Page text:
KRC visited the farm, which covers a total of about 2 acres of cultivated land on one edge of Scandia, in early June 2018. Chris gave a tour of their four plots as well as their home lot. The weather was warming after an unseasonably long, cold spring. Despite the delay in warm weather, the crops inside the Janssen’s high tunnels were looking strong. “We started out with two high tunnels in 2009, when we bought our first plot of land. We added a third in 2011.”

The couple raises about 2,500 tomato plants and about as many brassica crops, as well as potatoes, sweet potatoes, onion, cucumbers, sweet peppers, onions, rhubarb, melons, squash, berries and more. They plant tomato starts in the high tunnels around the first week of April, and start their melons and squash in a small unheated greenhouse by their home at about the same time.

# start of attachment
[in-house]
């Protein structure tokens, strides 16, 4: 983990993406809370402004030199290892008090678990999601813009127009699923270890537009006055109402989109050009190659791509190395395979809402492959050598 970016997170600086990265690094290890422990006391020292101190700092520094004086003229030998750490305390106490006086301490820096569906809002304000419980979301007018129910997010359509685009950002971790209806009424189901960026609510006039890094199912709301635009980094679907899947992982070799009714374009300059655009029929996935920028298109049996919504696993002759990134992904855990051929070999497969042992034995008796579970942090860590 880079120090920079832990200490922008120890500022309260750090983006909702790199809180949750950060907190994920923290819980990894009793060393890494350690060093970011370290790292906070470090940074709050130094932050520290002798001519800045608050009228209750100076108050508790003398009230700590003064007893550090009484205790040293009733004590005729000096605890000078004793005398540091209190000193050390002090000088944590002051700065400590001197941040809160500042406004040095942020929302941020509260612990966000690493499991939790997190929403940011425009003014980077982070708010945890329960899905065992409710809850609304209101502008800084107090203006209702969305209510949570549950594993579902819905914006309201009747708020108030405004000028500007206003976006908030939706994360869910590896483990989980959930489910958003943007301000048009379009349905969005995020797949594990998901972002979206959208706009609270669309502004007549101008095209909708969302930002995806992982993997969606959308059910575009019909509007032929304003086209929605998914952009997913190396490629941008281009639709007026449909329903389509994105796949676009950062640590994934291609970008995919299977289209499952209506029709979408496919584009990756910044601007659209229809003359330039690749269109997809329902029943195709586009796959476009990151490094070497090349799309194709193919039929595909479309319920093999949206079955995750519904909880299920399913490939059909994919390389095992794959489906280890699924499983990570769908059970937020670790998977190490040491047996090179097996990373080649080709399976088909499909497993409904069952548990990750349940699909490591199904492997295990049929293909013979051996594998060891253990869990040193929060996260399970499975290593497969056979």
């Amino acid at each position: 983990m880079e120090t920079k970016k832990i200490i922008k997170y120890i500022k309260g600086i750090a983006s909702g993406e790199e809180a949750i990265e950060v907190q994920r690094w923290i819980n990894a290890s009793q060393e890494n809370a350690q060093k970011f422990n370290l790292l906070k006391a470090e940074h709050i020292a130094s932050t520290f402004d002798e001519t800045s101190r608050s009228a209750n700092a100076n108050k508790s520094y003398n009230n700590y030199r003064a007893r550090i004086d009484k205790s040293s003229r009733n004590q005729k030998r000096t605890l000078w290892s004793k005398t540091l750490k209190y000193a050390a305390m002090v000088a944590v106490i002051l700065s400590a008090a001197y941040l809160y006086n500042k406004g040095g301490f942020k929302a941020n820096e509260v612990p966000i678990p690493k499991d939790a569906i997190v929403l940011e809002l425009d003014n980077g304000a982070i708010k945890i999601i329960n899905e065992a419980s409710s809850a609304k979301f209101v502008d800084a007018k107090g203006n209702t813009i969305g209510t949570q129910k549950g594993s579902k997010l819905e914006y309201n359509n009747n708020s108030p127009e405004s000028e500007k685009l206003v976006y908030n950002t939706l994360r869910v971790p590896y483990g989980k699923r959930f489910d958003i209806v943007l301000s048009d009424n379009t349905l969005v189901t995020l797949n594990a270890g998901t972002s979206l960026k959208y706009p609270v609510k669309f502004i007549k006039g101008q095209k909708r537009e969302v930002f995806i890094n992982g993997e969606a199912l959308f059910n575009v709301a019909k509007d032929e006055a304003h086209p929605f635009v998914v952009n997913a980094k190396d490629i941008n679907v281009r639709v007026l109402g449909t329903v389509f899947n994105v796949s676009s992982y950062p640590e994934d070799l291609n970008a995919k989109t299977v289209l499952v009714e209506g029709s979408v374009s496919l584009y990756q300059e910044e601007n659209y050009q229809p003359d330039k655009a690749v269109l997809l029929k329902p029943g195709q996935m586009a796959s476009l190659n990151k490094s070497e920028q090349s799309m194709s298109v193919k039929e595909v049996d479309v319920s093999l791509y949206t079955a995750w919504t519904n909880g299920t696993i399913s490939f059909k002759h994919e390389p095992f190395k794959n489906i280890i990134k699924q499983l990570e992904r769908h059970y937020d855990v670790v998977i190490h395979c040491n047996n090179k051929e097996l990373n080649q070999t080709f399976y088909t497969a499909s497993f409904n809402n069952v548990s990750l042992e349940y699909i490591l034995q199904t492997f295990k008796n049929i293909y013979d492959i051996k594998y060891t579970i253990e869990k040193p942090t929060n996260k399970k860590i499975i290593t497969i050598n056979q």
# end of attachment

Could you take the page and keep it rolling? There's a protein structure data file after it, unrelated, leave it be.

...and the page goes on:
Most growers using high tunnels choose determinate tomato varieties because the indeterminate varieties can grow unwieldy, requiring regular attention to pick the suckers off as the plants grow and trellising to the top of the hoop house structure. “We mostly grow Jet Star tomatoes,” Chris says. “We prefer indeterminate tomatoes because we think they have better flavor.” 

Without steady income at the time they started the farm, Chris says the high tunnels were financed through loans. “We got a rural development loan out of Belleville and a loan from a bank in Courtland to buy the high tunnels. We had to go into some pretty serious debt, as this was before there were grants available to put up high tunnels for nonorganic producers like us. We went to the Courtland bank because the bank in Scandia didn’t want to finance the tunnels.” (The Natural Resource Conservation Service now allows organic and nonorganic producers to apply for its high tunnel grants.)